November 27, 2020

A6-Security Misconfiguration

The bigger the application, the more likely there are old unmaintained pieces of it lying around. Security misconfiguration can happen at any level of an application stack, including the network services, platform, web server, application server, database, frameworks, custom code, and pre-installed virtual machines, containers, or storage. Automated scanners are useful for detecting misconfigurations, use of default accounts or configurations, unnecessary services, legacy options, etc.

Attacks

The application might be vulnerable if the application is:

  • Missing appropriate security hardening across any part of the application stack, or improperly configured permissions on cloud services.
  • * Unnecessary features are enabled or installed (e.g. unnecessary ports, services, pages, accounts, or privileges).
  • * Default accounts and their passwords still enabled and unchanged.
  • * Error handling reveals stack traces or other overly informative error messages to users.
  • * For upgraded systems, latest security features are disabled or not configured securely.
  • * The security settings in the application servers, application frameworks (e.g. Struts, Spring, ASP.NET), libraries, databases, etc. not set to secure values.
  • * The server does not send security headers or directives or they are not set to secure values.
  • * The software is out of date or vulnerable (see A9:2017-Using Components with Known Vulnerabilities).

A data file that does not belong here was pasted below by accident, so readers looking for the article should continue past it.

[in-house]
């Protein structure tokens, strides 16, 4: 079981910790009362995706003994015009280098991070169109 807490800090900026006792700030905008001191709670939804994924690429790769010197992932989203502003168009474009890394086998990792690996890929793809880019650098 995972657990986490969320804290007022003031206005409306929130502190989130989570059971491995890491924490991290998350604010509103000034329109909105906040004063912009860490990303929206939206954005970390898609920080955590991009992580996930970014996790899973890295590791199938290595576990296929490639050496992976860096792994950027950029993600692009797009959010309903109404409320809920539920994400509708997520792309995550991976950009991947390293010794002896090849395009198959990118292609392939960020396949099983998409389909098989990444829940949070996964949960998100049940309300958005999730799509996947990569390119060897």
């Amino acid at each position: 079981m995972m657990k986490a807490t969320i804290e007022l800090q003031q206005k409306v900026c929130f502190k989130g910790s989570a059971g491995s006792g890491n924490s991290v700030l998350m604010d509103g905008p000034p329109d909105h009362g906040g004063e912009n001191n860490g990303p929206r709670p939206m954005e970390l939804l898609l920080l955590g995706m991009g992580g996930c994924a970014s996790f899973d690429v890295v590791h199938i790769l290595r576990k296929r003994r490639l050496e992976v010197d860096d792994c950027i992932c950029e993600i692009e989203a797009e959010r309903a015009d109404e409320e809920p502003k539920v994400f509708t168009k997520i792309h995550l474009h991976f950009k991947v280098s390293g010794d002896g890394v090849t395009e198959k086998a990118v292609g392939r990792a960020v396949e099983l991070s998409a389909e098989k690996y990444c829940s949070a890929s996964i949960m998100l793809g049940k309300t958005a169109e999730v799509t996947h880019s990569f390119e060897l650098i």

Without a concerted, repeatable application security configuration process, systems are at a higher risk.

Defenses

Secure installation processes should be implemented, including:

  • A repeatable hardening process that makes it fast and easy to deploy another environment that is properly locked down. Development, QA, and production environments should all be configured identically, with different credentials used in each environment. This process should be automated to minimize the effort required to setup a new secure environment.
  • A minimal platform without any unnecessary features, components, documentation, and samples. Remove or do not install unused features and frameworks.
  • A task to review and update the configurations appropriate to all security notes, updates and patches as part of the patch management process (see A9:2017-Using Components with Known Vulnerabilities). In particular, review cloud storage permissions (e.g. S3 bucket permissions).
  • A segmented application architecture that provides effective, secure separation between components or tenants, with segmentation, containerization, or cloud security groups (ACLs).
  • Sending security directives to clients, e.g. Security Headers.
  • An automated process to verify the effectiveness of the configurations and settings in all environments.